For some, knitting is complicated ancient art. For Brian How and the English as a Second Language program (ESL), it’s a relaxing way to raise money for the International Federation of Red Cross and Red Crescent societies.
The students and How are having a hand-made hat and scarf sale, which will take place from 8 – 11 a.m. and 1 – 2 p.m. on Thursday on the second floor of the Palumbo Academic Center. All donations will go to benefit the Syrian Relief Appeal for the refugees of the war in Syria. The group previously had a sale, which took place last semester. The one-day sale raised over $1,000.
Hand-knitted hats and scarves will be available for purchase. Prices range depending on the item and the intricacy involved. Scarves will be $25, and hats will range from $15-$35. Several of the hats have the Gannon University colors, with Gannon knitted on one side and Gannon in Arabic on the other side. There will also be hats for children available as well. Cash, credit and debit will all be accepted.
The proceeds go directly to the Red Cross/Red Crescent, the world’s largest humanitarian organization that provides assistance without discrimination as to nationality, race, religious beliefs, class or public opinion, according to the organization’s website. The students picked this organization because many have family and friends located in that area and they wished to do something to help, How said.
The donations are a charitable contribution that allows people to honor their faith together, in a combined, interfaith way, according to How. Not only does this embrace the message of Christianity and Islam, religions that both call practicing participants to help the less fortunate, but it also embraces the mission of Gannon as well.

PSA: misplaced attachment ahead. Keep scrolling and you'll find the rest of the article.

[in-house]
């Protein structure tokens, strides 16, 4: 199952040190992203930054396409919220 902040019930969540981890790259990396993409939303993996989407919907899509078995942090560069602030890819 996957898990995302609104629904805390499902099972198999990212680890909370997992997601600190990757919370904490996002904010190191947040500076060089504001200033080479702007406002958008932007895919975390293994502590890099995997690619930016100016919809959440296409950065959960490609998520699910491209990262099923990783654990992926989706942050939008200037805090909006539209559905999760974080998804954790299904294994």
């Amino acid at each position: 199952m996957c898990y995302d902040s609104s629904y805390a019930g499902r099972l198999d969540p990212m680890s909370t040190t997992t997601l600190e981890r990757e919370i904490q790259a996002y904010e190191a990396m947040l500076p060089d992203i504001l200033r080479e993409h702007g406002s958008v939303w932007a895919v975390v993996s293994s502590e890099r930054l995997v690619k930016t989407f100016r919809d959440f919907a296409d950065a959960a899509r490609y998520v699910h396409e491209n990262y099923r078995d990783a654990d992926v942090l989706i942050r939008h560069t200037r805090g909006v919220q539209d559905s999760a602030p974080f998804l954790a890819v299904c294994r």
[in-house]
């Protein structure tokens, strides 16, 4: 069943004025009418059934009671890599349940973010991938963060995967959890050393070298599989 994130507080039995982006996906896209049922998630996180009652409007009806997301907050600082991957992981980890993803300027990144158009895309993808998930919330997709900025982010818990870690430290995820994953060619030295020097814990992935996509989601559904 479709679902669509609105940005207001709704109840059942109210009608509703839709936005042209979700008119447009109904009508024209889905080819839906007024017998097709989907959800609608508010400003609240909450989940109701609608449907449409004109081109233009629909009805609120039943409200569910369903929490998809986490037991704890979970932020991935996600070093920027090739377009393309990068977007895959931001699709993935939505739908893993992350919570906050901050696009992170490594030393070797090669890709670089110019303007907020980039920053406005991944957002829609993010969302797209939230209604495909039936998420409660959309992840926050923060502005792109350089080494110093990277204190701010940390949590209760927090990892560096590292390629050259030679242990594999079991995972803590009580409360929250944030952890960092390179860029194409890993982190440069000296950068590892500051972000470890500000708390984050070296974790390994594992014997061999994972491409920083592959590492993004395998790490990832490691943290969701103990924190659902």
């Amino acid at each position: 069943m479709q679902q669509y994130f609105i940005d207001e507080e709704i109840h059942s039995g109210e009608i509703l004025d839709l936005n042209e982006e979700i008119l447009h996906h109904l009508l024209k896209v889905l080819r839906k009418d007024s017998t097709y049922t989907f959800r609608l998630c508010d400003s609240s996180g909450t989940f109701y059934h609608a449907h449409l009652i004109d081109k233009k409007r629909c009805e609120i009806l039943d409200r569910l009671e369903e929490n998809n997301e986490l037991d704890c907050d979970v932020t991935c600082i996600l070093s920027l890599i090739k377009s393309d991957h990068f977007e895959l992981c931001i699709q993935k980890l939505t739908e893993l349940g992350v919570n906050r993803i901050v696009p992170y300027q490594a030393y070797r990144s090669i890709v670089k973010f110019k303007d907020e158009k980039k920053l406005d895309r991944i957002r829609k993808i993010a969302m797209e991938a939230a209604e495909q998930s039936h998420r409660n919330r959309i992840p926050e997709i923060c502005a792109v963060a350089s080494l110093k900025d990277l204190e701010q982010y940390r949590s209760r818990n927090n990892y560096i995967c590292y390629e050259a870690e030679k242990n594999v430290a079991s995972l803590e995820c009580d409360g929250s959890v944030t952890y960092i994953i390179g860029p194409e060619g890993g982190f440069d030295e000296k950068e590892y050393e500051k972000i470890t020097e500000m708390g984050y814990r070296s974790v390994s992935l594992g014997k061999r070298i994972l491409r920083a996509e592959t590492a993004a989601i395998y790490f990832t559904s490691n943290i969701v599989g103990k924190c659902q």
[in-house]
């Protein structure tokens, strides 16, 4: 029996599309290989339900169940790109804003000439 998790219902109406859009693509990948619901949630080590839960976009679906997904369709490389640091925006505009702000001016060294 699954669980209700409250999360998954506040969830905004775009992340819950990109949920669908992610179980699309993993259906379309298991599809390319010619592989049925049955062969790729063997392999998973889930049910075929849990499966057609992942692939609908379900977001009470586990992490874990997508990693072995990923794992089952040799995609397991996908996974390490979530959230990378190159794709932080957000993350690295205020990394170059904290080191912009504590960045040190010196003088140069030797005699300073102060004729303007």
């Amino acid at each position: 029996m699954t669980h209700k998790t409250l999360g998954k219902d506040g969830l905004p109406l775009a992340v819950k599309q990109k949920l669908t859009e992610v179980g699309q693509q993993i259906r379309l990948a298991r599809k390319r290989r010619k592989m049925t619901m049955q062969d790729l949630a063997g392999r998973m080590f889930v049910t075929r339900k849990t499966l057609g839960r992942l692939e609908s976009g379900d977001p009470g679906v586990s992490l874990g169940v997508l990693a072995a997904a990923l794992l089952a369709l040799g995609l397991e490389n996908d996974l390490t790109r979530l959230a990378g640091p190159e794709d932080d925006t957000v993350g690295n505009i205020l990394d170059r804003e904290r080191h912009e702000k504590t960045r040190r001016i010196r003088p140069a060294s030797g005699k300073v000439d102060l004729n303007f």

“It’s such a simple thing to do, but like a lot of simple things it relates to many, many important things,” How said. “It allows you to bring learning and relaxing, with some beauty, into life in a quiet and contemplative way.”
The group started about a year ago, according to How. He was looking for a way to bring students in the ESL program together by having more interaction between each and every one. How taught many of the students to knit and those who already knew who were encouraged to participate.
Haiyan Zhang, a graduate MBA student who came to the U.S. just six months ago, said that while she did know how to knit because of her mother, How wants to teach as many students as possible how to.
According to Zhang, How is “a very nice teacher” who wants to help students learn how to knit and realize how easy it really is.
Zhang also said that the sale is important because it not only allows people to purchase warm accessories, it is also for a good cause.
“First, the weather is very cold so people need hats,” Zhang said. “All are handmade, warm and the quality is very good. At the same time, we can use the income to help people. This event has good significance.”
How said that the art of knitting as an extremely personal and caring process, which he very much enjoys.
“The process of knitting something for someone causes you to think of warmth, consideration and love during the whole process,” How said. “It’s a loving thing to do.”
While the group of students isn’t an official club, anyone, including faculty, staff and students, are encouraged to join the current members. The point of the sessions, according to How, is “to make a community” by bridging together “different faiths, ages, genders, cultures and languages.” If anyone is interested in future participation, contact Brian How at firstname.lastname@example.org.